Articles | Volume 10, issue 4
Research article
19 Jul 2016
Research article |  | 19 Jul 2016

Arctic sea-ice diffusion from observed and simulated Lagrangian trajectories

Pierre Rampal, Sylvain Bouillon, Jon Bergh, and Einar Ólason

Abstract. We characterize sea-ice drift by applying a Lagrangian diffusion analysis to buoy trajectories from the International Arctic Buoy Programme (IABP) dataset and from two different models: the standalone Lagrangian sea-ice model neXtSIM and the Eulerian coupled ice–ocean model used for the TOPAZ reanalysis. By applying the diffusion analysis to the IABP buoy trajectories over the period 1979–2011, we confirm that sea-ice diffusion follows two distinct regimes (ballistic and Brownian) and we provide accurate values for the diffusivity and integral timescale that could be used in Eulerian or Lagrangian passive tracers models to simulate the transport and diffusion of particles moving with the ice. We discuss how these values are linked to the evolution of the fluctuating displacements variance and how this information could be used to define the size of the search area around the position predicted by the mean drift. By comparing observed and simulated sea-ice trajectories for three consecutive winter seasons (2007–2011), we show how the characteristics of the simulated motion may differ from or agree well with observations. This comparison illustrates the usefulness of first applying a diffusion analysis to evaluate the output of modeling systems that include a sea-ice model before using these in, e.g., oil spill trajectory models or, more generally, to simulate the transport of passive tracers in sea ice.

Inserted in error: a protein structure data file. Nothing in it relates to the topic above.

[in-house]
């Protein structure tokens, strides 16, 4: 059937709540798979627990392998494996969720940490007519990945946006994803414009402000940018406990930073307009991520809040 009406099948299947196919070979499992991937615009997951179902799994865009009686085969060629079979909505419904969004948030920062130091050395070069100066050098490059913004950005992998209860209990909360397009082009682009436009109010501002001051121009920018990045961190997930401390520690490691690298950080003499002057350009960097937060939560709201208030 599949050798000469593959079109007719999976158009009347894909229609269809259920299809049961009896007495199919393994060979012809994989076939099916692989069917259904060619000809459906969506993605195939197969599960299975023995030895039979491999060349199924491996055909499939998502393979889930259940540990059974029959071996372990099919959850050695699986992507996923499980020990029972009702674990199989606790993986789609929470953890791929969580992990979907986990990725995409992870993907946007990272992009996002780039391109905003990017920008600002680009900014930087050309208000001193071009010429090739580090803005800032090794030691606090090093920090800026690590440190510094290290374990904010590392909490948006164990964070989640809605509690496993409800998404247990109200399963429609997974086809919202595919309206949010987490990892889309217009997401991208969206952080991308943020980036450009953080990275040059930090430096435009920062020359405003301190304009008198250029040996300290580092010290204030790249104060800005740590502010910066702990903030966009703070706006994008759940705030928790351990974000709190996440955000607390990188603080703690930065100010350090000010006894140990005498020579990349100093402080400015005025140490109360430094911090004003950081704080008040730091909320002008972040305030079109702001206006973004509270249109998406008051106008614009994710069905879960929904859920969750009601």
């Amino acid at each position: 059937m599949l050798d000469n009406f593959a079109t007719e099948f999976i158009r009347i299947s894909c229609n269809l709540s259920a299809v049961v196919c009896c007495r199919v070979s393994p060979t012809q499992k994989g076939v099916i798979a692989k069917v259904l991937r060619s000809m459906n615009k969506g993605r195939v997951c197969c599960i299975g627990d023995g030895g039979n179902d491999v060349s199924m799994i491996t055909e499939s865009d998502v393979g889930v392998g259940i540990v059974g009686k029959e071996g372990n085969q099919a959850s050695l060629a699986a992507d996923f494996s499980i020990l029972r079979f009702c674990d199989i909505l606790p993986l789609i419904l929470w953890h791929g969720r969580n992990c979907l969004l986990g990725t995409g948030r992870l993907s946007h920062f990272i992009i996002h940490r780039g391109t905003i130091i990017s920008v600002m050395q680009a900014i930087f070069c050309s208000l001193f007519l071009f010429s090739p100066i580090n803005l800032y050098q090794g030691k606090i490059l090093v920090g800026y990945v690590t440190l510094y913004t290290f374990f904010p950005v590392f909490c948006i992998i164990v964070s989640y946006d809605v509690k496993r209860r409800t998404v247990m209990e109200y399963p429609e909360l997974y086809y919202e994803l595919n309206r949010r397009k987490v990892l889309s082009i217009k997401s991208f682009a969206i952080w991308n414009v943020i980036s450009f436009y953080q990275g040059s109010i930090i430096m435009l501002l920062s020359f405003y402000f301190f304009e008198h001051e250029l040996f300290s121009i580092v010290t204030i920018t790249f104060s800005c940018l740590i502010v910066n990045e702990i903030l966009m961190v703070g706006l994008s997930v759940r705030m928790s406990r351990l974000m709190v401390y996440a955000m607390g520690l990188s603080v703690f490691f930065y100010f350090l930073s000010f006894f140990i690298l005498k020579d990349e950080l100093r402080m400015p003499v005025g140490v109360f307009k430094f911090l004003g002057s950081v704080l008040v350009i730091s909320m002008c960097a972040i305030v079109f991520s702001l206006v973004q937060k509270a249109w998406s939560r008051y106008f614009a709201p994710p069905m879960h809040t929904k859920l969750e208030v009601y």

Short summary
Due to the increasing activity in Arctic, sea-ice–ocean models are now frequently used to produce operational forecasts, for oil spill trajectory modelling and to assist in offshore operations planning. In this study we evaluate the performance of two models with respect to their capability to reproduce observed sea ice diffusion properties by using metrics based on Lagrangian statistics. This paper presents a new and useful evaluation metric for current coupled sea ice–ocean models.